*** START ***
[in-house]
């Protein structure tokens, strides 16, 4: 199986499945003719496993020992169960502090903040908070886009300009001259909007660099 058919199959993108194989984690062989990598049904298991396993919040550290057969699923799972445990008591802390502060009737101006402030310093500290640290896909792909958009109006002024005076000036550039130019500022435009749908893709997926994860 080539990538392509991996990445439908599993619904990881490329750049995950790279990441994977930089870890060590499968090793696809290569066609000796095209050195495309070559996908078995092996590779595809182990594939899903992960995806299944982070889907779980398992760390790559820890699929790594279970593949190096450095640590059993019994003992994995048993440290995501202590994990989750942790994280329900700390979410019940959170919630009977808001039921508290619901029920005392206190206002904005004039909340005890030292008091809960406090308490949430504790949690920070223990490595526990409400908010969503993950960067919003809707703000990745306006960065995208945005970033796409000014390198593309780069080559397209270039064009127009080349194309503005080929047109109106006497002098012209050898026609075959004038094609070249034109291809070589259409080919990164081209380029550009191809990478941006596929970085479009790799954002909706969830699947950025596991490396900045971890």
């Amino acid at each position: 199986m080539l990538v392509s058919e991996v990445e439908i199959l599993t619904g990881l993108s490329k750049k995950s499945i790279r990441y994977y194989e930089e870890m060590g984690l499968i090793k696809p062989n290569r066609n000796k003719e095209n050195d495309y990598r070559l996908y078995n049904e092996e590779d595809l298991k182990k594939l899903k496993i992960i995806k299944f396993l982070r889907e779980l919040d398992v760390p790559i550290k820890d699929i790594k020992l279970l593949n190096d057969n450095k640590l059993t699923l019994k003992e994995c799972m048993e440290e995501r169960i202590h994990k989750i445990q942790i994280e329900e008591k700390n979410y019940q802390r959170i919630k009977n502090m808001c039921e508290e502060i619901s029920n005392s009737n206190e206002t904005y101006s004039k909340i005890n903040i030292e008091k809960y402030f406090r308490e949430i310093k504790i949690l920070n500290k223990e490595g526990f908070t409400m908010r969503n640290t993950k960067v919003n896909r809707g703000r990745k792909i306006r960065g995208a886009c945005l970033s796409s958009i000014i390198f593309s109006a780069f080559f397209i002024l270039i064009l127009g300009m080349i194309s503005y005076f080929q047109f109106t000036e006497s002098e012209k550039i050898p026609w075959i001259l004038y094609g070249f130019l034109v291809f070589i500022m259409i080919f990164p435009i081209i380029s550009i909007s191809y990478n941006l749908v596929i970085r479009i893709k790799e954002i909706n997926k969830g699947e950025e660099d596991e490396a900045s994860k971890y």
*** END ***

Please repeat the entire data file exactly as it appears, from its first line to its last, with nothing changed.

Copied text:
[in-house]
């Protein structure tokens, strides 16, 4: 199986499945003719496993020992169960502090903040908070886009300009001259909007660099 058919199959993108194989984690062989990598049904298991396993919040550290057969699923799972445990008591802390502060009737101006402030310093500290640290896909792909958009109006002024005076000036550039130019500022435009749908893709997926994860 080539990538392509991996990445439908599993619904990881490329750049995950790279990441994977930089870890060590499968090793696809290569066609000796095209050195495309070559996908078995092996590779595809182990594939899903992960995806299944982070889907779980398992760390790559820890699929790594279970593949190096450095640590059993019994003992994995048993440290995501202590994990989750942790994280329900700390979410019940959170919630009977808001039921508290619901029920005392206190206002904005004039909340005890030292008091809960406090308490949430504790949690920070223990490595526990409400908010969503993950960067919003809707703000990745306006960065995208945005970033796409000014390198593309780069080559397209270039064009127009080349194309503005080929047109109106006497002098012209050898026609075959004038094609070249034109291809070589259409080919990164081209380029550009191809990478941006596929970085479009790799954002909706969830699947950025596991490396900045971890």
């Amino acid at each position: 199986m080539l990538v392509s058919e991996v990445e439908i199959l599993t619904g990881l993108s490329k750049k995950s499945i790279r990441y994977y194989e930089e870890m060590g984690l499968i090793k696809p062989n290569r066609n000796k003719e095209n050195d495309y990598r070559l996908y078995n049904e092996e590779d595809l298991k182990k594939l899903k496993i992960i995806k299944f396993l982070r889907e779980l919040d398992v760390p790559i550290k820890d699929i790594k020992l279970l593949n190096d057969n450095k640590l059993t699923l019994k003992e994995c799972m048993e440290e995501r169960i202590h994990k989750i445990q942790i994280e329900e008591k700390n979410y019940q802390r959170i919630k009977n502090m808001c039921e508290e502060i619901s029920n005392s009737n206190e206002t904005y101006s004039k909340i005890n903040i030292e008091k809960y402030f406090r308490e949430i310093k504790i949690l920070n500290k223990e490595g526990f908070t409400m908010r969503n640290t993950k960067v919003n896909r809707g703000r990745k792909i306006r960065g995208a886009c945005l970033s796409s958009i000014i390198f593309s109006a780069f080559f397209i002024l270039i064009l127009g300009m080349i194309s503005y005076f080929q047109f109106t000036e006497s002098e012209k550039i050898p026609w075959i001259l004038y094609g070249f130019l034109v291809f070589i500022m259409i080919f990164p435009i081209i380029s550009i909007s191809y990478n941006l749908v596929i970085r479009i893709k790799e954002i909706n997926k969830g699947e950025e660099d596991e490396a900045s994860k971890y």